By Aleksandra Vayntraub // SWNS
Nearly three in four (74%) Americans have a sweet tooth, even though half say they’re worried about how it's affecting their health.
A poll of 2,000 U.S. adults found 41% view sugar as more of a treat or indulgence rather than part of their diet.
At the same time, 51% are concerned about potential health risks associated with sugar consumption.
Conducted by OnePoll on behalf of Veggies Made Great, the survey also found that while people are savvy about certain sugar facts, there are still knowledge gaps in how they understand their sugar intake.
On average, respondents believe the maximum daily sugar intake for an adult is 5.7 teaspoons, close to the 6 recommended.
The average person thinks they consume 3.5 teaspoons of added sugar per day, far less than the American Heart Association’s daily sugar intake recommendations for men (9 teaspoons) and women (6 teaspoons). The reality is that American adults consume an average of 17 teaspoons of added sugar per day, more than double the recommended amount, according to the American Heart Association.
So, what is the disconnect between how much sugar Americans think they eat and what they actually get in their diet? Underestimating the amount of added sugar a food actually contains. For example, the average respondent thinks there are 3.8 teaspoons of sugar in a serving of flavored yogurt when there can be as many as 6 teaspoons or more.
A quarter of respondents (25%) also incorrectly identified fruit juice as having the most sugar per serving from a list of foods and beverages, when in fact, it’s barbecue sauce.
Looking at the link between sugar and overall health, 42% believe sugar is the sole cause of weight gain, although there can be other contributing factors.
And while most knew overconsumption of sugar can affect tooth health (76%) and blood pressure (56%), fewer were aware of its effects on other aspects of their well-being, including the heart (43%), kidney (38%), liver (29%) and cognitive abilities (23%).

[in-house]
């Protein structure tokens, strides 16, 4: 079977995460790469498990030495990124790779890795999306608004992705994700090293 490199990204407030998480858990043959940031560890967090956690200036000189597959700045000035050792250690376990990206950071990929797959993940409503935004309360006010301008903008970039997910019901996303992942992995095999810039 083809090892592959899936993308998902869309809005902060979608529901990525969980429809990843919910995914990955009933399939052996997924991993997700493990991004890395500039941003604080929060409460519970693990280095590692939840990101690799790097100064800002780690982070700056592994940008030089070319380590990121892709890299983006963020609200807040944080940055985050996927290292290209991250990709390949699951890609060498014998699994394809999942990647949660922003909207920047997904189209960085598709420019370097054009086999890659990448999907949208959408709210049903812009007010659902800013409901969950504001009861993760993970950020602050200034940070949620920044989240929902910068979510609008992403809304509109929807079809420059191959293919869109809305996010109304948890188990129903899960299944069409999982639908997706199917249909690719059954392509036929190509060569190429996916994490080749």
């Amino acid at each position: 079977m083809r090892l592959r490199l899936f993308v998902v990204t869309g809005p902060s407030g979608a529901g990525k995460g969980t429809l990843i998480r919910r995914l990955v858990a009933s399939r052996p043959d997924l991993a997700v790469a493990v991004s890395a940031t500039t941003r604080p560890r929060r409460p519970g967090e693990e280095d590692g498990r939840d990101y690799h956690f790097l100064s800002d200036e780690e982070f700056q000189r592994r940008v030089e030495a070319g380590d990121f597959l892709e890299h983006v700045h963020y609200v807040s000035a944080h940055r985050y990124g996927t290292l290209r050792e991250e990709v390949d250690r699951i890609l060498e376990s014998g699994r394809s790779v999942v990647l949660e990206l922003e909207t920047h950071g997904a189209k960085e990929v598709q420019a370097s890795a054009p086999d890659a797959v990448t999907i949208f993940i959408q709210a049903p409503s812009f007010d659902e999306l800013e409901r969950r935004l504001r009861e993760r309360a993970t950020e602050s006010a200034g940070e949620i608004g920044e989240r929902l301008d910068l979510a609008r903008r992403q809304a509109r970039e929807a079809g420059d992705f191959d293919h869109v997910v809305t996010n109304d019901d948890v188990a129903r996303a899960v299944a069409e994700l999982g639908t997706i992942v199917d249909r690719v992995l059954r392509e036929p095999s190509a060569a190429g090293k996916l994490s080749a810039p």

“Our research shows people may be underestimating the amount of sugar they consume, and it’s easy to see why,” said Carolyn O'Neil, a registered dietitian nutritionist and spokesperson for Veggies Made Great. “While we often hear ‘sugar’ and think of dessert, there are many foods outside that category, from bread to ketchup, that contain added sugars people may be consuming without knowing it.”
Prior to taking the survey, over two-thirds (67%) were surprised to have learned a certain food is sugar-heavy. The most unexpected one? Yogurt (37%), followed by breakfast cereals (34%) and bottled smoothies (30%).
Two-thirds (66%) have made an effort to reduce their sugar intake by choosing products with lower amounts of sugar (55%), reducing sugary desserts (49%) and opting for sugar-free drinks (43%).
“As people become more health conscious, there are small changes they can make in their food choices that can add up to better outcomes over time,” said Elliot Huss, CEO of Veggies Made Great. “Comparing food labels for the same products and choosing a low-sugar alternative is a great way to decrease your sugar intake while still enjoying the foods you love.”
This random double-opt-in survey of 2,000 general population Americans was commissioned by Veggies Made Great between June 16 and June 20, 2023. It was conducted by market research company OnePoll, whose team members are members of the Market Research Society and have corporate membership to the American Association for Public Opinion Research (AAPOR) and the European Society for Opinion and Marketing Research (ESOMAR).